I missed a pumping session due to a required certification course with Range Control, and it made me anxious at the time and impatient to get to a place that was at least semi-private to pump.  I didn’t feel comfortable pumping in the van on the way back to the barracks because it was a packed full 12 passenger van but I just had to tell myself that I was already late pumping anyways and the extra ten minutes it would take to get there wasn’t going to make a huge difference.  When I got there, I was able to sit down and have a moment of quiet and pump.

The morning of the range, I woke up to pump and the milk started backing up into the tubing!! AHH!  It made me panic for a split second, but then I got my wits about me and disconnected the tubing before the milk reached the pump.  After calming down from my oh-my-gosh-my-pump-almost-just-got-milk-in-it moment.. I just took my pump cups and the tubing to the latrine, washed everything and started again.  And it was fine!

The Non Commissioned Officer in Charge (NCOIC) on the range with me was really supportive.  He had zero issues with my pumping in the tower, saying something to the effect of “Of course, it’s just natural!” After hearing so many stories of other Soldiers having unsupportive environments, it was a sigh of relief to just be able to do what I needed to do and take care of business.

Other tips:

  • At breakfast and dinner each day I replaced the ice for my cooler and it worked out really well. But we were eating in a DFAC which made it a lot easier.  But our food service section told me that even if they had been cooking out of the MKT they could have helped me with ice.  Don’t be afraid of simply asking for what you need.  You might be surprised how supportive people can be with just a simple request!
  • I ended up moving my pump from the normal pump bag into my assault pack so that it was easier to take with wherever I needed to go.  It helps decreasing the I’m-carrying-a-breastpump-everywhere feeling too.  Just another Soldier carrying around a normal assault pack.
  • I used a pillow over the pump in the barracks after lights out and before wakeup to keep it from making too much noise and waking up the other Soldiers.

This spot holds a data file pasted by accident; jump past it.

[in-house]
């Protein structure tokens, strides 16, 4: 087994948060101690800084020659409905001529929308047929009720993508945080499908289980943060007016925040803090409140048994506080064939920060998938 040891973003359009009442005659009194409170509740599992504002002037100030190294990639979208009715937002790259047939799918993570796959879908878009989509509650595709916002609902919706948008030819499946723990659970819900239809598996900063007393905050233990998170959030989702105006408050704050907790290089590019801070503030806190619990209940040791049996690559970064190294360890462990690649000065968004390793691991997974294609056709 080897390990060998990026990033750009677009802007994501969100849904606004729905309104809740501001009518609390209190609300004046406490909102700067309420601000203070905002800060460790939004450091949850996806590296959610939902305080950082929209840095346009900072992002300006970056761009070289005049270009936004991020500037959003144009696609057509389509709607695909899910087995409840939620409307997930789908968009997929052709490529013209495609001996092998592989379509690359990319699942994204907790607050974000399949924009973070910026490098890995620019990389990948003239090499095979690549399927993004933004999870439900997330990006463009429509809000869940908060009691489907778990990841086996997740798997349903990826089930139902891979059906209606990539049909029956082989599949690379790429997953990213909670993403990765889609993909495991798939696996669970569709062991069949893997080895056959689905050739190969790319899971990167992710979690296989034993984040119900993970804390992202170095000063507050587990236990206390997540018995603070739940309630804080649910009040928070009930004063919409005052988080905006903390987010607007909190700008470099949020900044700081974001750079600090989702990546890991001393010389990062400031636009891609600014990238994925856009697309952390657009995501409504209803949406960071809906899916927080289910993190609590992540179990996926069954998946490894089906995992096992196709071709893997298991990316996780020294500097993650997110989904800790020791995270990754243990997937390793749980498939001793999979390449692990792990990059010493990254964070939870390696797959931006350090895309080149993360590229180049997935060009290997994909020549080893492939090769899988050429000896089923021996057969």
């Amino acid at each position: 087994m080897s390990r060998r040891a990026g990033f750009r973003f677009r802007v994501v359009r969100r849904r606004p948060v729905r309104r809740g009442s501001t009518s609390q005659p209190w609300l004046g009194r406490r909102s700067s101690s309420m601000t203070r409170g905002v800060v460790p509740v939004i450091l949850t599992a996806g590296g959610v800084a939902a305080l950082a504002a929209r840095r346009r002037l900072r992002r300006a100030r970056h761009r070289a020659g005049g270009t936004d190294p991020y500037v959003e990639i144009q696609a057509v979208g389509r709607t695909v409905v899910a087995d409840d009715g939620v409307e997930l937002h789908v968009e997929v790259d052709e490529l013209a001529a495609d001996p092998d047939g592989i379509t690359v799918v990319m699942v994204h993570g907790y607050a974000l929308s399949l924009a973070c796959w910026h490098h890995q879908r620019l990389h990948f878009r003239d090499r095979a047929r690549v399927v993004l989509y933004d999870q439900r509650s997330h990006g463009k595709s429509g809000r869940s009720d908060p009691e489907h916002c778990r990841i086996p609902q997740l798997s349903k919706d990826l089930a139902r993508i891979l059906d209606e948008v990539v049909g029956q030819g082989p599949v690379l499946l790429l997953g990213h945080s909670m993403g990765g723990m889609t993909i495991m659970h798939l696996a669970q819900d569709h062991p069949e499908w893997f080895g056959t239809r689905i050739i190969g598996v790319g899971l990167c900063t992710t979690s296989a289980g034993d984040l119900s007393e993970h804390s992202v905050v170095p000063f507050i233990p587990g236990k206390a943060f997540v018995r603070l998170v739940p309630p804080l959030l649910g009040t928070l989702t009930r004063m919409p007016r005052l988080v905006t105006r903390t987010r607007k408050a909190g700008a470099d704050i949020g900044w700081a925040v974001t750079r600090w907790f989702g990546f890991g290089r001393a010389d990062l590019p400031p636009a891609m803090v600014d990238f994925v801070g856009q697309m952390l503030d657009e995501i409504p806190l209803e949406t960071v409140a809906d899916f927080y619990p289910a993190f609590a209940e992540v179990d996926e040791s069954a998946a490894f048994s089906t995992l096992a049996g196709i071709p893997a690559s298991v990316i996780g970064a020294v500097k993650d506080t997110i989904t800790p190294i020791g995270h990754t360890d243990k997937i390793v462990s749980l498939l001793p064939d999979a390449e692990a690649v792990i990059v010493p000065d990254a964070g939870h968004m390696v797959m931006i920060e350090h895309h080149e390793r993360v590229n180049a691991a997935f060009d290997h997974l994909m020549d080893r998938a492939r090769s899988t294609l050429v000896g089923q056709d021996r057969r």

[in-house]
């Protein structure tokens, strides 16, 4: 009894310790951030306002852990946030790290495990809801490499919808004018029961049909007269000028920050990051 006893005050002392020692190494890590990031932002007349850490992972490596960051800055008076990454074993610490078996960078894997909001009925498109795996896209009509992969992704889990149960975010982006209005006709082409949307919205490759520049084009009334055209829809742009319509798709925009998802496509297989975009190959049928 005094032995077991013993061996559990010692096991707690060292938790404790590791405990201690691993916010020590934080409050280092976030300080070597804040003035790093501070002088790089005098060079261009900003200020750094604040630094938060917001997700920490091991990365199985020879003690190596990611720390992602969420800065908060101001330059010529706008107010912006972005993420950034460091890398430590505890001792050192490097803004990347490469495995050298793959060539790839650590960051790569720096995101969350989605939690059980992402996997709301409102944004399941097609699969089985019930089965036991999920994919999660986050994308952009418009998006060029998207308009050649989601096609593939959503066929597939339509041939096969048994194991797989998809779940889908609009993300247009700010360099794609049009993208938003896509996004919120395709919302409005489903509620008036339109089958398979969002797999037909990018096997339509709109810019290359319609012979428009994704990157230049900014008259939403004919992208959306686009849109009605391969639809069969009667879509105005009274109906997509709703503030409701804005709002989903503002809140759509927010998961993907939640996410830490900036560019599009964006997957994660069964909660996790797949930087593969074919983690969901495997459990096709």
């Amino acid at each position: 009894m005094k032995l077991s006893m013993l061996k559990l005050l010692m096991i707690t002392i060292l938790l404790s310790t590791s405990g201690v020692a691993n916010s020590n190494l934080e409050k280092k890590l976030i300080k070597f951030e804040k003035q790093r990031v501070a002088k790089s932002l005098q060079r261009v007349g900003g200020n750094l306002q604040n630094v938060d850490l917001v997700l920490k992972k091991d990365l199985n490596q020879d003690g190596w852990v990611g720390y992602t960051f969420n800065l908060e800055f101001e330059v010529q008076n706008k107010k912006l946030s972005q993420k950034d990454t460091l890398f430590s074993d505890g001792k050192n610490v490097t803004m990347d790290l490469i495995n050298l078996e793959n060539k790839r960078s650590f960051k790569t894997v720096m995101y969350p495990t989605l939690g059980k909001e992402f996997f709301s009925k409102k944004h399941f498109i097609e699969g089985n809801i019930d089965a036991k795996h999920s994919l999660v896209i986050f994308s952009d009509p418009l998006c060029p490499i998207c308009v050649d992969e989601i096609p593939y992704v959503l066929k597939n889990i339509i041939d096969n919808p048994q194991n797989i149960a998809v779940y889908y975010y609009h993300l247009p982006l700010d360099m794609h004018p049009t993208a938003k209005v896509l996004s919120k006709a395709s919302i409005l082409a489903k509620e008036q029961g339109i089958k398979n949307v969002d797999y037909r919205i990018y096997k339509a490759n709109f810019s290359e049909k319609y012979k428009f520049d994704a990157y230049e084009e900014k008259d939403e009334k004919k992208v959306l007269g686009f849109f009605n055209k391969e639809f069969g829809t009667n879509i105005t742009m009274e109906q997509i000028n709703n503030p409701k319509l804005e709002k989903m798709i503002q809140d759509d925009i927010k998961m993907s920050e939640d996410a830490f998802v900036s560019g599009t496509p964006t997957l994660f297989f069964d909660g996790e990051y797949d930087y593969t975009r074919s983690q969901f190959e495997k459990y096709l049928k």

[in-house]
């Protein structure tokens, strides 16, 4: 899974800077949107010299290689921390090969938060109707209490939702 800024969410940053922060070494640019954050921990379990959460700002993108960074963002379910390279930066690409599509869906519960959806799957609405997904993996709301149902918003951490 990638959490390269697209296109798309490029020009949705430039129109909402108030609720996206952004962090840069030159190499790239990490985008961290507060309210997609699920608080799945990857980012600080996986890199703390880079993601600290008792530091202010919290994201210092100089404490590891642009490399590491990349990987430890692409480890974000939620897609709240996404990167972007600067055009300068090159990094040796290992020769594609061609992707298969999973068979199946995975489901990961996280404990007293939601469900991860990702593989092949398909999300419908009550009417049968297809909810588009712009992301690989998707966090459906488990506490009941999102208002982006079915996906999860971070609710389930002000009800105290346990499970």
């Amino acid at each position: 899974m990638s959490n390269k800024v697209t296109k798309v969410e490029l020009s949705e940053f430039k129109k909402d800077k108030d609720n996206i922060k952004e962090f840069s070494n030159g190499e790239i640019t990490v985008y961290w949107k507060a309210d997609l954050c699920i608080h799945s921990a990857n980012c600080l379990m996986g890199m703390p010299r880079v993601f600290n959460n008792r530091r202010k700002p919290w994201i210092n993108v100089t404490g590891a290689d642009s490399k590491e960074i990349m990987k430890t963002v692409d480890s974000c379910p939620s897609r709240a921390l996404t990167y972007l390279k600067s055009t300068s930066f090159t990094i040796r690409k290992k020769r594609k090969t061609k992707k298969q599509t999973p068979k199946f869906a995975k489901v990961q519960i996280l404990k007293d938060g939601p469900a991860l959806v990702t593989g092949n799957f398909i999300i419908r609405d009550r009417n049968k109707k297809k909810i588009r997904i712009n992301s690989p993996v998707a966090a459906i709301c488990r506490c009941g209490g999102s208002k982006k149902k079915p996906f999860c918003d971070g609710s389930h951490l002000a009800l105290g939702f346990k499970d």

• I wore tank tops under my tan t-shirt to make sure that when I was getting my pump stuff set to go I wasn’t showing my stomach. That might not bother other people but I like to stay as covered up as possible especially at work, and it is also a good-will gesture to put others at ease who might be around when you need to pump.
  • Stay flexible.  You might not always be able to pump in ideal conditions.  You might end up pumping in places you’d never expect, with people around.

The Army doesn’t have a regulation to protect the rights of breastfeeding mothers like the other services, so you have to be pro-active.  Instead of focusing on what the Army doesn’t spell out in writing, we can focus on the flexibility that we can have with it.  I’ve found a lot of success with being honest about what I need to accomplish my goals and frankly, not making it sound like a big deal.  I don’t ask permission to pump; I let people know that I need to go take care of something and I’ll be with them in about 15-20 minutes. If I have a meeting scheduled at the time that I normally pump, then I pump earlier or wait until after if I know for sure that it’ll be a short one.  The more natural we make it seem, the less it will phase others and the more pumping can be normalized.

Ten Tips for Surgery as a Breastfeeding Mama

Having surgery while you’re breastfeeding your little one may not be ideal, but sometimes can’t be avoided. I just had surgery a few days ago for Thyroid Cancer, and I wish I had known some of these ahead of time! This was my first surgery besides my emergency cesarean, and I didn’t know what to expect. 

In case this is your first time too, here’s a brief timeline of what happened. First, we checked in and waited in the Family Lounge. When they called me back, I went to a small triage area where they took my vitals and had me change out of my clothes and into a hospital gown. From there, I said goodbye to my husband and was taken to the pre-operative preparation area. This is where I spoke with the Anesthesiologist and the Surgeon. Next was the surgery itself. After the surgery, I was in the Post-Anesthesia Care Unit. And finally, to the recovery area where I saw my husband again. 

So here are my ten tips to navigate all of that as a breastfeeding mother: 

1. Start a stash early. If you know about your surgery in advance, start pumping and saving milk up ahead of time. I used a Milky Milk Saver during the first couple of weeks post partum to catch my extra milk to save. We were able to use that milk for the two days I was away from my daughter.  Pumping once a day can also help to build a stash as well.